LIBE delays mission to Greece: "It's inappropriate' in the wake of the train tragedy," says Weber and Lenaers

manfred weber Jeroen Lenaers LIBE

The European People's Party (EPP) parliamentary group has decided not to participate in the mission of the Committee on Civil Liberties, Justice and Home Affairs (LIBE) following the train collision tragedy in Greece.

"It is inappropriate and insensitive," said the head of the EPP parliamentary group Manfred Weber and the coordinator of LIBE, Jeroen Lenaers.

An unspeakable tragedy occurred in Greece last week, as they pointed out.

"The country is in shock. The Greek people are mourning a great loss. These are not the conditions to organise an EP mission that could easily be postponed to a later date," underlined Manfred Weber.

The EPP parliamentary group asked that the mission to be postponed after the Greek authorities requested that (the mission) be reconsidered.

"It is extremely disappointing that left-wing groups are so blinded by their dislike of certain governments that they ignore the basic level of respect and humanity," added Jeroen Lenaers.

"The only delegation that Parliament should send after this tragedy is to show our respect to the families of the victims and to offer our support to the Greek authorities," the EPP parliamentary group members said.

Meanwhile, the President of the European Commission Ursula von der Leyen said in a tweet on Monday that Greece will be supported in its efforts to modernise the railways.

"This morning I discussed with Prime Minister Kyriakos Mitsotakis about further technical support that the EU can provide to Greece to modernise its railways and improve their safety,"

She added that "experts from the Commission and the EU Agency for Railways will travel this week to Athens. Rail safety is paramount."

The prime minister promised a swift investigation of the collision and said the new Greek transportation minister would release a safety improvement plan. Once a new parliament is in place, a commission also will be named to investigate decades of mismanagement of the country’s railway system, Mitsotakis said.

In an initial statement Wednesday, Mitsotakis had said the crash resulted from a “tragic human error.” Opposition parties pounced on the remark, accusing the prime minister of trying to cover up the state’s role and making the inexperienced stationmaster a scapegoat.

A retired railway union leader, Panayotis Paraskevopoulos, told the Greek newspaper Kathimerini that the signaling system in the area monitored by the Larissa stationmaster malfunctioned six years ago and was never repaired.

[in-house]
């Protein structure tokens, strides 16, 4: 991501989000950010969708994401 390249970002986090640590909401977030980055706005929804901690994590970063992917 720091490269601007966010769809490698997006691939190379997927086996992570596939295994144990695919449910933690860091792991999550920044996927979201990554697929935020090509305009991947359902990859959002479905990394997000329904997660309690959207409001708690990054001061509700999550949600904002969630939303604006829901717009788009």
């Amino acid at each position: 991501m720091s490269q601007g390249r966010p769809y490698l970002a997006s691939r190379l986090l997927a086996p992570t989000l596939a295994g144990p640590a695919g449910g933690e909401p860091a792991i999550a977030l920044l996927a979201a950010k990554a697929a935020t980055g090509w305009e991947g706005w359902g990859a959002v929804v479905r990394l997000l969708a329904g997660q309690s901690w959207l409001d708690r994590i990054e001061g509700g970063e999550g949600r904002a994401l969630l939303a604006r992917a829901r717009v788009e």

Police and prosecutors have not identified the stationmaster, in line with Greek law. However, Hellenic Railways, also known as OSE, revealed the stationmaster’s name on Saturday, in an announcement suspending the company inspector who appointed him. The stationmaster has also been suspended.

Greek media have reported that the stationmaster, a former porter with the railway company, was transferred to a Ministry of Education desk job in 2011 when Greece’s creditors demanded reductions in the number of public employees.

The 59-year-old was transferred back to the railway company in mid-2022 and started a 5-month course to train as a station master.

Upon completing the course, he was assigned to Larissa on Jan. 23, according to his own Facebook post. However, he spent the next month rotating among other stations before returning to Larissa in late February, days before the Feb. 28 collision, Greek media reported.

On Sunday, railway unions organized a protest rally in central Athens attended by about 12,000 people, according to authorities.

Five people were arrested and seven police officers were injured when a group of more than 200 masked, black-clad individuals started throwing pieces of marble, rocks, bottles and firebombs at officers, who gave chase along a central avenue in the city while using tear gas and stun grenades.

In Thessaloniki, about 3,000 people attended two protest rallies. Several of the crash victims were students at the city’s Aristotle University, Greece’s largest, with over 50,000 students.

The larger protest, organized by left-wing activists, marched to a government building. No incidents were reported at that event.

In the other, staged by Communist Party members at the White Tower, the city’s signature monument, there was a brief scuffle with police when the protesters tried to place a banner on the monument.

“The Communist Party organised a symbolic protest today in front of the White Tower to denounce the crime in Tempe, because it is a premeditated crime, a crime committed by the company and the bourgeois state that supports these companies,” Giannis Delis, a communist lawmaker, told The Associated Press.

READ MORE: Train collision: Giorgos Tsalikis explains why he sang in the midst of national mourning.